After completion of the offer, the remainder of the shares not tendered to the offer were cancelled in a short-form merger (the second step) for the same price as the offer price. Appraisal rights did not apply. Two-step short-form mergers are here to stay.
David Lamb is a consultant at Conyers Dill & Pearman, and acted as the leading Cayman counsel for the buying consortium in Jumei’s privatization. He can be contacted on +852 6469 3377 or by email at firstname.lastname@example.org
Recently, issues related to the removal of the variable interest entity (VIE) structure, which was very popular five years ago, have received renewed attention. On the one hand, the attraction of the domestic capital market to enterprises has increased. With the good wealth effect of the Shanghai Stock Exchange Science and Technology Innovation Board (Star Market), the promotion of a Growth Enterprise Market (GEM) registration system, and resilient valuations under the COVID-19 pandemic, the domestic A-share market has become a safe harbour as a capital market of global funds.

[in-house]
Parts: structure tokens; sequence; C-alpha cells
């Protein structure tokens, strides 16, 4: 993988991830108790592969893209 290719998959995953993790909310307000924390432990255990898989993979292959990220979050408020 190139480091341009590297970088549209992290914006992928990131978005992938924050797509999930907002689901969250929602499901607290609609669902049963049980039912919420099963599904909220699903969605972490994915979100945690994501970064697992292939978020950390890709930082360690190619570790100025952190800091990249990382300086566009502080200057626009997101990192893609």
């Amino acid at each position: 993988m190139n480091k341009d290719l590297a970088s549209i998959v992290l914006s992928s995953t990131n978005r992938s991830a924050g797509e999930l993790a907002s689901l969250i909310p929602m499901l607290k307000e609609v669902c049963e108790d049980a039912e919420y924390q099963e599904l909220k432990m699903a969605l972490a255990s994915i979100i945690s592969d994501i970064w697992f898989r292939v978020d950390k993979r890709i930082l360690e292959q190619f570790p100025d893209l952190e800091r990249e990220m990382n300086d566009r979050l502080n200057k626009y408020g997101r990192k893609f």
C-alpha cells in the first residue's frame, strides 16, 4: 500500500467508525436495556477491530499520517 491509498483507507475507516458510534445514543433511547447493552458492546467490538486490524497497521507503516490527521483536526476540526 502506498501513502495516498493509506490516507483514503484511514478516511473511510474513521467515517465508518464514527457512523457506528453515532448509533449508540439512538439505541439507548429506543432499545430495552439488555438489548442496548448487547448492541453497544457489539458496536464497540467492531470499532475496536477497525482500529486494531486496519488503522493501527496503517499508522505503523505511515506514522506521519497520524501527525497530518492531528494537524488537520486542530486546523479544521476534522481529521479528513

On the other hand, the overseas COVID-19 pandemic situation has not been brought under control. The Luckin Coffee counterfeiting incident caused a crisis of trust among China-related stocks. Against a background that the decoupling of strategic relations between China and the US seems irreversible, the listing of red-chip companies in the US is worrying, and the remaining Hong Kong market is currently very crowded.
Therefore, the removal of the VIE and its return to the domestic capital market are again receiving attention. However, the legal environment in China has changed in the past five years, and it is inevitably biased if the discussion of the VIE removal plan is not based on these changes. This article focuses on the impact of value-added telecom service licences on the removal of the VIE structure.